An Independent School • Grades 5-12

by Elda K. '20

Roosters and Ed Sheeran. That was what I woke up to at around 6:30 a.m. on our third day in the village: a symphony of “cock-a-doodle-doo” and the hit song “Perfect.”  I lifted myself up, pulled the mosquito net off of the bed and made my way to the window to look out at my new favorite view. I was comforted by a newly familiar orange sunrise that laid a blanket over the gorgeous green landscape that surrounds the village.

Outside of my room and in the family gathering area, my Nene (mother) had made breakfast for our family which included a delicious spread of beignet-like “pancakes,” butter, jam, and the lemon tea that we drink at least twice every day. I head into Kathryn’s room to wake her, and we sit down with our mother for a prayer. Realizing that I had finally come out of my room, my 4-year-old little brother, Simi, comes running in with his finger in his mouth and sits between Kathryn and me. Once we finished our breakfast, Kathryn and I headed to our rooms to get ready for another day in our new favorite place.

Our third day in the village could be described as utterly and completely joyful. Our first major group activity was building a shed in the middle of the village. Now for those who know me, I understand that the idea of me handling tools can be pretty concerning, but don’t worry… I was on wheelbarrow duty. I think most of us thought that building a shed would be a task that would take a few days or at least a few hours, but no, it took half an hour. With the power of bamboo sticks, a machete, some metal scraps, and teamwork, we built a shed faster than I can run the mile (just kidding).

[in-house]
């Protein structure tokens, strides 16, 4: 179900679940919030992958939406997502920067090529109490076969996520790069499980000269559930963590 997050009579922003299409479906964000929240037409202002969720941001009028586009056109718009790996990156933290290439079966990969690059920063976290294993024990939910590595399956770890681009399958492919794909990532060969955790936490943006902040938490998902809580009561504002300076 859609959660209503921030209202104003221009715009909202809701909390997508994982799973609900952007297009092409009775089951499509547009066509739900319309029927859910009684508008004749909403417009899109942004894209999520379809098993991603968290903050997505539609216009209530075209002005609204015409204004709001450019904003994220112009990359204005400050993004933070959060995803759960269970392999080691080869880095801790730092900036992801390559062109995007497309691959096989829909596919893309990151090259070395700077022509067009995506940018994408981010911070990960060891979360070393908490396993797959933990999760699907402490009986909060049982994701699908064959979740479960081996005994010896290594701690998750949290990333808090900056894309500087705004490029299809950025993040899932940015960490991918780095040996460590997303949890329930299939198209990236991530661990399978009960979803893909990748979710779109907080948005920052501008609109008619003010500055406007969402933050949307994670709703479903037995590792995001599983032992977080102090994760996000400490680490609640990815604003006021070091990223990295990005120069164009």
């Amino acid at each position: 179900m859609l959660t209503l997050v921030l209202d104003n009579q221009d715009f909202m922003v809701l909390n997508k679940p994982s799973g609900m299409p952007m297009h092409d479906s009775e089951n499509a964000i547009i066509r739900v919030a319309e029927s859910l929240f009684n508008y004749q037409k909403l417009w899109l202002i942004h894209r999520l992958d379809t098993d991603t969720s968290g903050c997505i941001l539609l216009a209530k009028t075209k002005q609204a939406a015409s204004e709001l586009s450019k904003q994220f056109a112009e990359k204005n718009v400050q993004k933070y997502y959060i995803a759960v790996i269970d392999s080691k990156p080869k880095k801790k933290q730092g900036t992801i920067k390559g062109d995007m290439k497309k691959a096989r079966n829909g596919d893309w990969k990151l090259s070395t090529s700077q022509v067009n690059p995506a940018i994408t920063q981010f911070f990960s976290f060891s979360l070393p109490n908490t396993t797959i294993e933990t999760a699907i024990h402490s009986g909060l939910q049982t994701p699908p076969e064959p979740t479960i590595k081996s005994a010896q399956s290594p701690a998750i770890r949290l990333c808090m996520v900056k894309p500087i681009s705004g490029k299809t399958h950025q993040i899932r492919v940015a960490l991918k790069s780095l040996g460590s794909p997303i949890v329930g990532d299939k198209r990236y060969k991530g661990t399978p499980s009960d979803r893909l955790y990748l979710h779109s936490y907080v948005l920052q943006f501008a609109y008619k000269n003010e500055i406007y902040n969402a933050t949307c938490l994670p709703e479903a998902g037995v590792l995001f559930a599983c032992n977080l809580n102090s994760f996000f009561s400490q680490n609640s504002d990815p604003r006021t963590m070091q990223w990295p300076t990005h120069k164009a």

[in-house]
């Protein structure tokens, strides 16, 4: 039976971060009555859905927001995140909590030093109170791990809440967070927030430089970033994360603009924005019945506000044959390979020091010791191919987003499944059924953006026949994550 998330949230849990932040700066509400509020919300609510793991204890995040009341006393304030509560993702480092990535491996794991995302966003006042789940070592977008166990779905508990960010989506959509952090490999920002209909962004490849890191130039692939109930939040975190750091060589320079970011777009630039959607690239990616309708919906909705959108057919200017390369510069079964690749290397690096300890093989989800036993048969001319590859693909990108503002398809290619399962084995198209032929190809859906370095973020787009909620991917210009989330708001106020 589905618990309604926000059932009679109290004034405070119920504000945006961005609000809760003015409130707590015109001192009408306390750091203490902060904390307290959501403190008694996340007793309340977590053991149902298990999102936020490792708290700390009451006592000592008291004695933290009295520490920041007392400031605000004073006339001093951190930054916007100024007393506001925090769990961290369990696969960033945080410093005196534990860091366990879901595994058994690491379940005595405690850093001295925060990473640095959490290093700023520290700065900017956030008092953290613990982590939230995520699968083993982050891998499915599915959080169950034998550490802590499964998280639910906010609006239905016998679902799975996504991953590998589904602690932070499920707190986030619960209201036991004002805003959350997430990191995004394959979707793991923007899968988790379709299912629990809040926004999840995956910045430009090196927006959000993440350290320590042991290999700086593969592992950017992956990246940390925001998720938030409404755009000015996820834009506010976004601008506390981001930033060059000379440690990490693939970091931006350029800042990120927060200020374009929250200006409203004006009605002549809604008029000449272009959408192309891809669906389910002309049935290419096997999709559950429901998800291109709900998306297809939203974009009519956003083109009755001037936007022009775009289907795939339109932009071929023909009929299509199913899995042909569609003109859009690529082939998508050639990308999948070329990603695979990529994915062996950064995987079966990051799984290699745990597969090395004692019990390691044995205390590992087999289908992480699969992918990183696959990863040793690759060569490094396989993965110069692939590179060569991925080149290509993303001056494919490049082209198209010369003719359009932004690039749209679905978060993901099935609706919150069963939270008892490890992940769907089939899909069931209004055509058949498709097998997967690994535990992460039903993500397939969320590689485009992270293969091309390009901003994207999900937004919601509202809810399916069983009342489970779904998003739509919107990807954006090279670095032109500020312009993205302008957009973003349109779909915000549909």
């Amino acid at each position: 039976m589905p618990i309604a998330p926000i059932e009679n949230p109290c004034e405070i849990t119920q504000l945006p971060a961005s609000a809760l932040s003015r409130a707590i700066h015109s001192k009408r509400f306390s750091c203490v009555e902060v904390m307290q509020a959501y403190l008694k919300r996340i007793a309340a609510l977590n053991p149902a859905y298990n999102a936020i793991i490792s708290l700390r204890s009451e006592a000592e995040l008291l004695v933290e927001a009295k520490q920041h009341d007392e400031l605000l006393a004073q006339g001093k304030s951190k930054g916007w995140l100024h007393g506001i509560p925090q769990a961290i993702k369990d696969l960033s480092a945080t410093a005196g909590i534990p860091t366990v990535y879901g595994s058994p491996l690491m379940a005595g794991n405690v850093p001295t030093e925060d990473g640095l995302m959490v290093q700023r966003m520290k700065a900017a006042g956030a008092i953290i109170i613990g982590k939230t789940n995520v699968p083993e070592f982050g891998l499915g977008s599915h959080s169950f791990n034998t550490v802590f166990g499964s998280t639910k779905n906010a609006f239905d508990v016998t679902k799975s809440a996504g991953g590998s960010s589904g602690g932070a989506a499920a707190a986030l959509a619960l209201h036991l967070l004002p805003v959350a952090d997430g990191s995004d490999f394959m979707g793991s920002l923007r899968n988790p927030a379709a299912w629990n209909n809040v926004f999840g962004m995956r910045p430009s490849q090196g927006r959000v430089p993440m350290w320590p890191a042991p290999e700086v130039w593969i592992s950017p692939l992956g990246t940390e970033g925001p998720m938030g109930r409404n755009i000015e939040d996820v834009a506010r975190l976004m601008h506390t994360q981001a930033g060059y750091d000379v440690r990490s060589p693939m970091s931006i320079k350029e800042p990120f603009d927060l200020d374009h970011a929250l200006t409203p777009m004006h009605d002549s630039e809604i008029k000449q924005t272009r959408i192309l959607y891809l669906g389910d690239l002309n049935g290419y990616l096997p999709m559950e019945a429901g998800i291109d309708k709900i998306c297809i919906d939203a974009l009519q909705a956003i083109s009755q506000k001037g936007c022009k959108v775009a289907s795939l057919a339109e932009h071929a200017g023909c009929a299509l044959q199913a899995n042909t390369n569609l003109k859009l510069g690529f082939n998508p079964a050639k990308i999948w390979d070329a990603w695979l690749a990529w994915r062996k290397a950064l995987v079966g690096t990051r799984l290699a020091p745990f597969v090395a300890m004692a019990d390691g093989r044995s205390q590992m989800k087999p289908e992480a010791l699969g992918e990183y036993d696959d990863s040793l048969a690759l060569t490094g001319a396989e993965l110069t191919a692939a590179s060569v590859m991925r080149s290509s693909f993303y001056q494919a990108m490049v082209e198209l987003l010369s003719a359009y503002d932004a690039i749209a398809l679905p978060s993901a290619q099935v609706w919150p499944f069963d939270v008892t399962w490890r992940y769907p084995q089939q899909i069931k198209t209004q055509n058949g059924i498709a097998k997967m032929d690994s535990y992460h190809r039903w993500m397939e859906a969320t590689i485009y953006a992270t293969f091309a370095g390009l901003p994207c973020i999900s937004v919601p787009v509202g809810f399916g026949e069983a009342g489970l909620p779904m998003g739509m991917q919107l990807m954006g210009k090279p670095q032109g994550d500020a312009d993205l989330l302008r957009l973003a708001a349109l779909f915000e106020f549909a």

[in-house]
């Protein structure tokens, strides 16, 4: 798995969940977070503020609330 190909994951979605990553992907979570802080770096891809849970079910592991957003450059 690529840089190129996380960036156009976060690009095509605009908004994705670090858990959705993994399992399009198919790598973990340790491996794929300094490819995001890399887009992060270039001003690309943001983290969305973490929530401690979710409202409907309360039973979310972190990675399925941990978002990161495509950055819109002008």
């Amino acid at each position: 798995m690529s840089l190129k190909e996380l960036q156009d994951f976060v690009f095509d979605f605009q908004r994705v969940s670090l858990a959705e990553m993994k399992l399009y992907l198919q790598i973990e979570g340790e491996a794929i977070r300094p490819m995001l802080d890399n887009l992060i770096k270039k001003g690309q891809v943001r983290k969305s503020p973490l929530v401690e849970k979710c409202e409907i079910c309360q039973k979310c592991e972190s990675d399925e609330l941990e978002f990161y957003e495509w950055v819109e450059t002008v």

Our next activity on the agenda was visiting the kids at the local school. The day prior we had helped them out with some reading then went outside to play. Coming in to the school is always a welcoming feeling as we drive in and the kids chase after us shouting “Bula!” (hello). When I hopped out today, I saw a few faces I recognized and was immediately greeted with hugs. I went over to the kindergarten and year one kids. For approximately 45 minutes I played intense “Up High, Down Low, Too Slow” with the kids. If you ever wonder what pure bliss feels like, imagine looking down at the smiling faces of about ten kids (before they tackle you and decide to play “horsey”). 

Sweaty and pretty exhausted, we drove back to the village, still gleeful from our day with the kids. Kathryn and I went home to enjoy some tea then take a nice cold shower. Later that night, our Nene came to us with two rainbow leis in hand. Suffice it to say, I was excited. She pulled us into the family area, popped on some Fijian music and told us it was time for “danisi.” Sorry to break it to you mom, but my Nene had some serious moves. She told us to bring the leis to the community hall that night for some more “danisi.”

After dinner, we gathered in the back of the community hall and danced the night away as a whole group. The trip leaders tore up the dance floor, the kids got down and my fellow GSL students definitely bonded as we saw each other at our goofiest and most carefree. So far, it’s been smiles and laughs here in Fiji and I look forward to the crow of the roosters every morning.